Provincial Moose Research Project

Since 2013, the Provincial Moose Research Project has been investigating the influence of landscape change on cow moose survival. More recently, monitoring calf moose survival has become a key component of the project. Individual moose have been captured to deploy a GPS radio-collar and collect health samples. Each animal is then monitored for survival and how they are using the land.  

  • Predation has accounted for 58% of the cow moose that died while health issues accounted for 19% of deaths. Combined adult cow survival was above 85% in all years, but below 85% in a couple of study areas (i.e., Entiako and Prince George South) in some years. Survival at or above 85% normally indicates a stable population. Cow survival rates in some study areas (i.e., Bonaparte and John Prince Research Forest) are high enough to support increasing populations, although populations continue to decline.  
  • Early findings from monitoring survival of calves from 8 months of age to 1 year of age suggest that calf mortality occurs during their first summer and in the transition from winter and spring.  This late season calf mortality was not expected and appears to be the main contributing factor to the population declines. The ministry, in partnership with the University of Victoria, is investigating factors influencing the calf mortality and will use the results to better inform management decisions and project investments. Annual survival of 8-month old calves to age 1 (May 22) varied annually from 45% to 76%. Causes of mortality were 69% predation, 28% health-related and <1% vehicle-collision. 
  • Body fat measurements using a portable ultra-sound during capture in winter of 2018/19 suggested that moose were in poor to fair condition.  Body condition is a key factor in the ability of cow moose to breed, maintain pregnancies, produce healthy calves (moose can produce twins) and provide adequate milk for calves to thrive.  Calves born to unhealthy moms are more likely to be in poor body condition making them far more susceptible to predation, accidents and health-related deaths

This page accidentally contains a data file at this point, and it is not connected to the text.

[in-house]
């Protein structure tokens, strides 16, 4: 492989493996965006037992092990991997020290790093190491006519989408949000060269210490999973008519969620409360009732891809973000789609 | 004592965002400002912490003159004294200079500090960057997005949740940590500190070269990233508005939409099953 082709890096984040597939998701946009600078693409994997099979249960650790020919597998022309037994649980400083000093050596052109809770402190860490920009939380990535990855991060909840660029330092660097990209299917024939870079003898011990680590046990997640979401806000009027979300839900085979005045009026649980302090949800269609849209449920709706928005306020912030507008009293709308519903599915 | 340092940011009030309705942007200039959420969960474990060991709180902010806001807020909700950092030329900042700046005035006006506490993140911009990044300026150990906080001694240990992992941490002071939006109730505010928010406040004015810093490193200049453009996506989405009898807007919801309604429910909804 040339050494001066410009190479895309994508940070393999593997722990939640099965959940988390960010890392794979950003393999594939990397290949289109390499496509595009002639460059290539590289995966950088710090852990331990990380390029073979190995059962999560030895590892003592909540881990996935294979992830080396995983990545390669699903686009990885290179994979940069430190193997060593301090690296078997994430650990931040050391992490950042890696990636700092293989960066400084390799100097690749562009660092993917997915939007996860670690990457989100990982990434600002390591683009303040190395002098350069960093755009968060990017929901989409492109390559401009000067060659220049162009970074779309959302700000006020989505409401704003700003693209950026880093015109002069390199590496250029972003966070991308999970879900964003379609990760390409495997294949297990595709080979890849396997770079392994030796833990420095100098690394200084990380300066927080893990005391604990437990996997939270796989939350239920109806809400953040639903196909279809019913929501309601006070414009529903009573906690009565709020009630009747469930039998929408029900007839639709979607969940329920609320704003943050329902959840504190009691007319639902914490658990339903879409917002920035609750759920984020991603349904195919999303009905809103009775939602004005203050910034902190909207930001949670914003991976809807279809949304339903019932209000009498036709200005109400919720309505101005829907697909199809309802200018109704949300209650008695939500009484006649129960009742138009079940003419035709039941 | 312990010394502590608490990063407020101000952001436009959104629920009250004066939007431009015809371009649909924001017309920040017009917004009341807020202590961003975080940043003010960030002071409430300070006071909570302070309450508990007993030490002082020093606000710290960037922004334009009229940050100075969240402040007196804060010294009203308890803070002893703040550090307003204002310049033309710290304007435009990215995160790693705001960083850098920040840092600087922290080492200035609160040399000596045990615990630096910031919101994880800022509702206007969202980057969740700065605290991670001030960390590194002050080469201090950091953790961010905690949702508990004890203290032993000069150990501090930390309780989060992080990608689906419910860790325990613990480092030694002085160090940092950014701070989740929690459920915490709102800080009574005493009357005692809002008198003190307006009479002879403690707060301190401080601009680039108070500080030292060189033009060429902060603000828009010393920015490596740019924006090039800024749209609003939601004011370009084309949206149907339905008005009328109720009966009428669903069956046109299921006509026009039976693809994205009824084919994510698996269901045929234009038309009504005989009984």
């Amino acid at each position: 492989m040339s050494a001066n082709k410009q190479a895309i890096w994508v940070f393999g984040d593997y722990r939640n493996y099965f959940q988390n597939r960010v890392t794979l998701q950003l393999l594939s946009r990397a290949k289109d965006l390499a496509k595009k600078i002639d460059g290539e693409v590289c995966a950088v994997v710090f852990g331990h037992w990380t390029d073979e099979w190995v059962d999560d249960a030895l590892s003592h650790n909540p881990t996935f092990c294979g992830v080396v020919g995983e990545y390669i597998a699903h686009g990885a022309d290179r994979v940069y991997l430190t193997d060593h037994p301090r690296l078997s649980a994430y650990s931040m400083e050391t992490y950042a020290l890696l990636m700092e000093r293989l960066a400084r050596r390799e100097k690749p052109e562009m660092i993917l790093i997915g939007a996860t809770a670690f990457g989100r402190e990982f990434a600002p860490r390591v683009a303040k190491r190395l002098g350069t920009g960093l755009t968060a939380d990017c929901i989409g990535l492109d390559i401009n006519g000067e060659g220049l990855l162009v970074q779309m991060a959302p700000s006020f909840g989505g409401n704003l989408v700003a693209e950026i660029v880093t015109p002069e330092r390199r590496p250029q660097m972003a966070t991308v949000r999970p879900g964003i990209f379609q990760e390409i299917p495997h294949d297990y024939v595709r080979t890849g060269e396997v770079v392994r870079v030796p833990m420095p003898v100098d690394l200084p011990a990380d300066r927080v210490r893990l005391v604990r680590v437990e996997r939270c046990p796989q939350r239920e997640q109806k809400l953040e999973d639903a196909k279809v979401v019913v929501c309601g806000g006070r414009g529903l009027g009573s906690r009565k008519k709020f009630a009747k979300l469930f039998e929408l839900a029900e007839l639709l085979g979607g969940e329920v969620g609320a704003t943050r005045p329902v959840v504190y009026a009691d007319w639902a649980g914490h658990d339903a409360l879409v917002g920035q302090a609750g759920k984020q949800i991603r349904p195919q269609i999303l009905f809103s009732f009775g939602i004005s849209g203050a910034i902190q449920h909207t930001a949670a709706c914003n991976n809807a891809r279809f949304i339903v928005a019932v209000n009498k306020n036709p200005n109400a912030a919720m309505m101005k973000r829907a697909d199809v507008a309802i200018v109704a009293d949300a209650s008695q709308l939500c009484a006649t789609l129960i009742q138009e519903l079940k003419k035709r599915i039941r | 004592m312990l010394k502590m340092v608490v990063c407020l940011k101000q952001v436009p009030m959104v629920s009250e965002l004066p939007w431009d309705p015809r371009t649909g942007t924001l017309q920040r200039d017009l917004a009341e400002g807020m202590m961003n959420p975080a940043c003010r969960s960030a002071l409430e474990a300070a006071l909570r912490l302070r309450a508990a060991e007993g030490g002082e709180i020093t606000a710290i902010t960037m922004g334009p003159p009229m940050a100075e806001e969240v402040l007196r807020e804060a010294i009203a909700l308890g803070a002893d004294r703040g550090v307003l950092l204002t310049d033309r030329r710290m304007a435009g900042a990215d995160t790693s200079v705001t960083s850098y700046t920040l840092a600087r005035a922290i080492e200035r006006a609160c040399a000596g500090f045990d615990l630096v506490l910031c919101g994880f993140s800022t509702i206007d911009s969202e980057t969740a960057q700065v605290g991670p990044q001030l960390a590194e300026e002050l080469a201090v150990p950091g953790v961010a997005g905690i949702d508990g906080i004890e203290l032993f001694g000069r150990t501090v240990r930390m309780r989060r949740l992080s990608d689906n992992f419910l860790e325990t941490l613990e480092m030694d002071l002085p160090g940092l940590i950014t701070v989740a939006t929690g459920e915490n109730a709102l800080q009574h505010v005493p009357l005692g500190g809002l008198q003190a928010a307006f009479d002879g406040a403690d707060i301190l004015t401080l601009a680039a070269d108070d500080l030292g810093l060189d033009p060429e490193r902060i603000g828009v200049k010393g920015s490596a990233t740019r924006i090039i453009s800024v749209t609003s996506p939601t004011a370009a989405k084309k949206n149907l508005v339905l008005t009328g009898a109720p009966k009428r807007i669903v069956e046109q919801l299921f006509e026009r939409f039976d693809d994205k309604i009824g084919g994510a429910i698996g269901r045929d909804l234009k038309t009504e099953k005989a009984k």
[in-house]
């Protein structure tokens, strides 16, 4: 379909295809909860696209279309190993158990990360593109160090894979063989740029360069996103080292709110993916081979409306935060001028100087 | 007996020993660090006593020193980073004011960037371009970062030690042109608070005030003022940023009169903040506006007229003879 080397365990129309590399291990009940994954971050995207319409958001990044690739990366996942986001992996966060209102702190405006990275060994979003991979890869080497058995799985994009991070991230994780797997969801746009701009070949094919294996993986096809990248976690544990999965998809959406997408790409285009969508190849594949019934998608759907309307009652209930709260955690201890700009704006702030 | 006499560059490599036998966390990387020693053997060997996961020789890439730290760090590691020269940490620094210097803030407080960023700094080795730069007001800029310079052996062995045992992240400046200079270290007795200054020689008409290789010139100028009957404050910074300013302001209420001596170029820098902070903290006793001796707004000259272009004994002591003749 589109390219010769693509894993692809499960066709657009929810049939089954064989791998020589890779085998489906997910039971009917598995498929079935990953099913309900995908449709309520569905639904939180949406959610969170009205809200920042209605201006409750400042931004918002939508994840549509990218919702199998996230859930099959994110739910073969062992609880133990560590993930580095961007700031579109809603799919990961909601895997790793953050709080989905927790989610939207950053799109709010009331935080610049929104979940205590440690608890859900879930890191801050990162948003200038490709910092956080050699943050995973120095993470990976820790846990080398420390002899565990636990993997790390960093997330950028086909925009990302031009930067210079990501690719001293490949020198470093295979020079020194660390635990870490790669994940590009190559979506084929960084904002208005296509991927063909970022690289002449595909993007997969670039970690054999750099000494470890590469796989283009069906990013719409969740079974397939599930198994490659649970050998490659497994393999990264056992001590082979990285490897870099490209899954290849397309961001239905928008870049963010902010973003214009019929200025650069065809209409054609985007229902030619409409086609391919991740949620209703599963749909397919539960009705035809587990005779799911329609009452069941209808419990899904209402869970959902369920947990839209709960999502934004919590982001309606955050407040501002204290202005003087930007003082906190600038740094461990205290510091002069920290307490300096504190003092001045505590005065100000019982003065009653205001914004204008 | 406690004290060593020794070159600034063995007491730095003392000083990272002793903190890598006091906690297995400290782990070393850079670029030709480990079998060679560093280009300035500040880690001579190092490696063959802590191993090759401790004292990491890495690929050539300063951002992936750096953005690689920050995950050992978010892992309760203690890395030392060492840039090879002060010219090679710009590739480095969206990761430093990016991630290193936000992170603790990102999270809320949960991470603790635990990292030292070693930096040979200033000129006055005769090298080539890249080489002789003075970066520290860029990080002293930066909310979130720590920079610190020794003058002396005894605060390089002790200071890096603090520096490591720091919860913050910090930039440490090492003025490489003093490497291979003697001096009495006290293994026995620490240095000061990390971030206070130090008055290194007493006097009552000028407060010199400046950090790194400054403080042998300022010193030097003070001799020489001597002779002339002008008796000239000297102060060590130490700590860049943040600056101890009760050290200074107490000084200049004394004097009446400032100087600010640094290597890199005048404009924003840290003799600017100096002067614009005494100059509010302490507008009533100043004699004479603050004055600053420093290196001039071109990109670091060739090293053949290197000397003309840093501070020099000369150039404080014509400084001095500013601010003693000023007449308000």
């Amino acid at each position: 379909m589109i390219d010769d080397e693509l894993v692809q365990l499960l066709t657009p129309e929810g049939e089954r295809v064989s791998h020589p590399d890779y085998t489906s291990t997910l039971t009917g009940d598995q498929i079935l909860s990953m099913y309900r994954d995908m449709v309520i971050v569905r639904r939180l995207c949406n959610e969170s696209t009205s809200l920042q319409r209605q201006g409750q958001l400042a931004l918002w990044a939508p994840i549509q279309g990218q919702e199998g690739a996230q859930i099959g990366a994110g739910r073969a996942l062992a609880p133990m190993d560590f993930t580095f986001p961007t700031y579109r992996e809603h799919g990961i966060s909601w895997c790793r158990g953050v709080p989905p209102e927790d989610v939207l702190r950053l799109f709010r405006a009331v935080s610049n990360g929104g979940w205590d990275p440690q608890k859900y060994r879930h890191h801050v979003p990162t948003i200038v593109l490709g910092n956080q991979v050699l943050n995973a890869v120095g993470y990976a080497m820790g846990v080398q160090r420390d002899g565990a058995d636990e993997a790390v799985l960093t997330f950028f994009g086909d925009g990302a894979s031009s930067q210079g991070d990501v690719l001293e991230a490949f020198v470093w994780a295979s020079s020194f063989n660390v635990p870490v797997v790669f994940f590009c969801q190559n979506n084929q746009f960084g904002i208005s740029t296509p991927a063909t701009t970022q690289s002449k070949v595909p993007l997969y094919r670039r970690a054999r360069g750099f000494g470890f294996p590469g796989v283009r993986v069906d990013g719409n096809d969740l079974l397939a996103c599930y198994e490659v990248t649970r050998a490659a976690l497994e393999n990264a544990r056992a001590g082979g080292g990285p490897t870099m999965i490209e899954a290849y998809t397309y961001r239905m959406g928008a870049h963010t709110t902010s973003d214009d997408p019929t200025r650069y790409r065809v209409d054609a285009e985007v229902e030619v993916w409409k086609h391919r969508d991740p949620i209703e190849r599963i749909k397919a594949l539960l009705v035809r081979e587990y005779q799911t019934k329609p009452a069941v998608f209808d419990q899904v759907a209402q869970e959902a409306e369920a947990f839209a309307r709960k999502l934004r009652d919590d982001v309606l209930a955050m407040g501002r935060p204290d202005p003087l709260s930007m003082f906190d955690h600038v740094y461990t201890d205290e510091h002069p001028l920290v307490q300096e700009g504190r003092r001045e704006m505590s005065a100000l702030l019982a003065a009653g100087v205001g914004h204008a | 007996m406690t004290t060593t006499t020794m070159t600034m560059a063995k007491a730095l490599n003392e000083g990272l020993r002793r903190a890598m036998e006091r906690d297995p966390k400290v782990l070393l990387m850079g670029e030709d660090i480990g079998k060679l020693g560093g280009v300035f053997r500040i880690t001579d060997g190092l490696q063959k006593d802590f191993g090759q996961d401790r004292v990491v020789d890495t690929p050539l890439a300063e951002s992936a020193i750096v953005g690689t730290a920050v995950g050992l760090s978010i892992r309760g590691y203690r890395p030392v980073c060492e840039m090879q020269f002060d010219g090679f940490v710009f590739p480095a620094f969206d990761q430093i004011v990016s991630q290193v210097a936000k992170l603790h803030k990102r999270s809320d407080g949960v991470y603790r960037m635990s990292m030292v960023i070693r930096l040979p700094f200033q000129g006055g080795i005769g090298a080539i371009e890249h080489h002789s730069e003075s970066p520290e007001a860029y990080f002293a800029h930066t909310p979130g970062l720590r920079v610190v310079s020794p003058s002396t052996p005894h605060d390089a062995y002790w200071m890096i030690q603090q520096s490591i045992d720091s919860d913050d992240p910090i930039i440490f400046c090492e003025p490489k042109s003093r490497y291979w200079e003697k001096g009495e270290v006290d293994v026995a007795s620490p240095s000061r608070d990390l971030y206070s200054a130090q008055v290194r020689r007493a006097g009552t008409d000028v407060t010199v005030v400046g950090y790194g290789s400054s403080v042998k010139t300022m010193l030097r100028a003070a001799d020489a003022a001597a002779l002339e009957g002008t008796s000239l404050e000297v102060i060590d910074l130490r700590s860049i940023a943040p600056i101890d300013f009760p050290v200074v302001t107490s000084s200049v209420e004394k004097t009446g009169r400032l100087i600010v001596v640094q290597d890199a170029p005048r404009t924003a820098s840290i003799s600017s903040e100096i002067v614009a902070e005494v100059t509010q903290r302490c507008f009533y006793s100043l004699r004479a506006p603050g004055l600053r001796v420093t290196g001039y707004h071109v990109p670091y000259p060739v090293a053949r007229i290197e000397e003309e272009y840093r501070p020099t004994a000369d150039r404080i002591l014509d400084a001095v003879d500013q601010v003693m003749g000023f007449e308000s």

Additional projects are being conducted by the Province to assess nutrition and assist in interpreting the causes of poor body condition of cows on moose populations. Current research projects include:

  • Assessment of moose forage quality: effects of harvesting, season and exposure on nitrogen, digestible protein and tannin levels in preferred moose browse
  • Habitat supply and ungulate winter range: identifying and protecting critical winter habitat
  • Herbicide and moose forage analysis: investigating the effects of forest herbicide applications on quality of browse
  • Fertilizer and moose forage analysis: investigating the quality of winter forage in fertilized and unfertilized stands
  • Heat stress: investigating the intensity and timing of heat stress under various forest stand types
  • Pellet analysis: investigating the constituents of moose pellets to infer forage and habitat quality

 

 

Moose in BC: What's driving the declines?